Wall St ends up; consumer prices, earnings eyed this week


By Caroline Valetkevitch

NEW YORK (Reuters) – U.S. stocks ended slightly higher on Monday following last week’s losses, but caution prevailed ahead of Wednesday’s consumer prices report and the start of second-quarter earnings later this week.

Investors are anxious to see if price pressures are continuing to moderate. That could shed light on the interest rate outlook, with many traders expecting the Federal Reserve to raise interest rates by 25 basis points this month.

Investors were digesting comments from several Fed officials who said on Monday additional rate hikes are needed to bring down inflation that is still too high, but the end to the U.S. central bank’s current monetary policy tightening cycle is getting close.

“The market is obviously poised for the opening of earnings season,” but investors are also hyper-focused on consumer prices and the outlook for interest rates, said Quincy Krosby, chief global strategist at LPL Financial in Charlotte, North Carolina.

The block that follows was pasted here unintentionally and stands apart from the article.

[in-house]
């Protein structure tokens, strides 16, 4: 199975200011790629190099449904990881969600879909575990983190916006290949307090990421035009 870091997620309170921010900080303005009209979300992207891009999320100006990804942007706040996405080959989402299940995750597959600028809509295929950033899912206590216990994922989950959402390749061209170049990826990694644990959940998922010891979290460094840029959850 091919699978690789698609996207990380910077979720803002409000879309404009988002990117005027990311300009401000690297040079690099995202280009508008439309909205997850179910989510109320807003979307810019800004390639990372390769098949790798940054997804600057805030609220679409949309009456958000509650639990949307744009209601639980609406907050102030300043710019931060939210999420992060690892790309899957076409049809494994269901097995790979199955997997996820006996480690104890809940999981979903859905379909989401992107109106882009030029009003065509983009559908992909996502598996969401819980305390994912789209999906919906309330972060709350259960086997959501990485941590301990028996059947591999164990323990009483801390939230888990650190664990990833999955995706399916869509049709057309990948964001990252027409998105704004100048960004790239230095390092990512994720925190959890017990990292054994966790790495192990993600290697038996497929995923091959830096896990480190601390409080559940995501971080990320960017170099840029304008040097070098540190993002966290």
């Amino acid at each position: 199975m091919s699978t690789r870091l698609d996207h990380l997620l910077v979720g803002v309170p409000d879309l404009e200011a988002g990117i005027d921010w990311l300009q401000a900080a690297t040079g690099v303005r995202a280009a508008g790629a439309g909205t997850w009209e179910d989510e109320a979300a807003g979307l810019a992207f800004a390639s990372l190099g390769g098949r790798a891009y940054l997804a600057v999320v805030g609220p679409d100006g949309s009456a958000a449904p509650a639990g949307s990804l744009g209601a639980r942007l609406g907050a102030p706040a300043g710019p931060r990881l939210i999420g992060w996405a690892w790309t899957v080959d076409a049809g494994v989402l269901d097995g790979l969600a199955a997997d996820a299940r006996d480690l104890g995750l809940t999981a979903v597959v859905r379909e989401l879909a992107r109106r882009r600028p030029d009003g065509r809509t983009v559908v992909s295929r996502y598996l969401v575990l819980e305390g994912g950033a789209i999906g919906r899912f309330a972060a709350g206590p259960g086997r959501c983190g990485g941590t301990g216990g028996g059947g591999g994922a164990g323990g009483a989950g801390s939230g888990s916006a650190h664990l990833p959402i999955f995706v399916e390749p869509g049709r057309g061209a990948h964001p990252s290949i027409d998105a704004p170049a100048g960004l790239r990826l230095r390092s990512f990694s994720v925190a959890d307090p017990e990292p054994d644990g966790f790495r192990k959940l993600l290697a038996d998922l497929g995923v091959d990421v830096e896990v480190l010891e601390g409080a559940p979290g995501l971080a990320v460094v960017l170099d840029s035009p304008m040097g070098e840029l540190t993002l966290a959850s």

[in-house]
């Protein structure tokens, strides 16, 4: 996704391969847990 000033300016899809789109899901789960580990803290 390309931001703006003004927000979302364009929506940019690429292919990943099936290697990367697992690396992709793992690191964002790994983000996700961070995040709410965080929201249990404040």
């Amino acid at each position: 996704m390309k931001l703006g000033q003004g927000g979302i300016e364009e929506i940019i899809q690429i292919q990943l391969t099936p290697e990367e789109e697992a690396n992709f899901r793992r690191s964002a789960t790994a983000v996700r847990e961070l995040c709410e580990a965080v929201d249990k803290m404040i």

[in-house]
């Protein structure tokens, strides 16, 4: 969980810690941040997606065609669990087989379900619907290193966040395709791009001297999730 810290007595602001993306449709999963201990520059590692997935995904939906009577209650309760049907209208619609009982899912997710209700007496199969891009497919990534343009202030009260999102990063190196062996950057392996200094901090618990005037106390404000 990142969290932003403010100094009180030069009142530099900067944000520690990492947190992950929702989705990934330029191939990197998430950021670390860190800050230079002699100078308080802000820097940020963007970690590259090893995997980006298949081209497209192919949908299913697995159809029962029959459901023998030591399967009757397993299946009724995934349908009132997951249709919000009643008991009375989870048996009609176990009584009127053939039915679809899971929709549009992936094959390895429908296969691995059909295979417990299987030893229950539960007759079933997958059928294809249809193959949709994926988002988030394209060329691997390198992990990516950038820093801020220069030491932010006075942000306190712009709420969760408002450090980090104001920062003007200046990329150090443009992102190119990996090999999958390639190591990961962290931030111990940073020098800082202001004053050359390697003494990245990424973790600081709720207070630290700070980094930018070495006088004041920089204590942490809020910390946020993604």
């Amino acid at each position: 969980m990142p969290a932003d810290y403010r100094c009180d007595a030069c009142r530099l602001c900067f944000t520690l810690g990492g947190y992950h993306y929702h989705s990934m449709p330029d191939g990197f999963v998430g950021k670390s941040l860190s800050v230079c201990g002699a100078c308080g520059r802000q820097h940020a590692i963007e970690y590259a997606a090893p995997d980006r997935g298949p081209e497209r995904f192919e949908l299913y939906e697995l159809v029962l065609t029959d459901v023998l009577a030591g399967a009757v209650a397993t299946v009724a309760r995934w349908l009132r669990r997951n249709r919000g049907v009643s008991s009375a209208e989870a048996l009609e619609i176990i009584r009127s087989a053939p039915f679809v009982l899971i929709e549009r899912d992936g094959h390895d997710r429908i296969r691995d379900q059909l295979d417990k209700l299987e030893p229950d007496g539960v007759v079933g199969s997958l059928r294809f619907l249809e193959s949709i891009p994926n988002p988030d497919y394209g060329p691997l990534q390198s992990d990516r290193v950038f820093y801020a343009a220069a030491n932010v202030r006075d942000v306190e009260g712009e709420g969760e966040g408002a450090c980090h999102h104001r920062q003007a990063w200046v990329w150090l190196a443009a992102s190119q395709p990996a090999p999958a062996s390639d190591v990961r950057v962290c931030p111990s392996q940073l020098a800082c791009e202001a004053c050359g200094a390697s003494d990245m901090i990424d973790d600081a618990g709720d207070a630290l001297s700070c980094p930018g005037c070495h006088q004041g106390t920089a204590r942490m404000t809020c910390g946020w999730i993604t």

S&P 500 company earnings are due to unofficially kick off this week with reports from some big U.S. banks. Analysts expect earnings to have fallen 6.4% in the second quarter from the year-ago period, IBES data from Refinitiv showed.

Shares of chipmaker Intel and Qualcomm rose after U.S. Treasury Secretary Janet Yellen said over the weekend that meetings with senior Chinese officials were “direct” and “productive.”

According to preliminary data, the S&P 500 gained 10.97 points, or 0.25%, to end at 4,409.92 points, while the Nasdaq Composite gained 25.36 points, or 0.19%, to 13,686.08. The Dow Jones Industrial Average rose 215.47 points, or 0.64%, to 33,950.35.

Icahn Enterprises surged after the investment firm said Carl Icahn and banks have finalized amended loan agreements that untie the activist investor’s personal loans from the trading price of his firm.

Citigroup strategists on Monday downgraded U.S. stocks to “neutral,” and said megacap growth is set for a pullback and U.S. recession risks could still bite.

(Additional reporting by Johann M Cherian and Bansari Mayur Kamdar in Bengaluru; Editing by Saumyadeb Chakrabarty, Shinjini Ganguli and Richard Chang)

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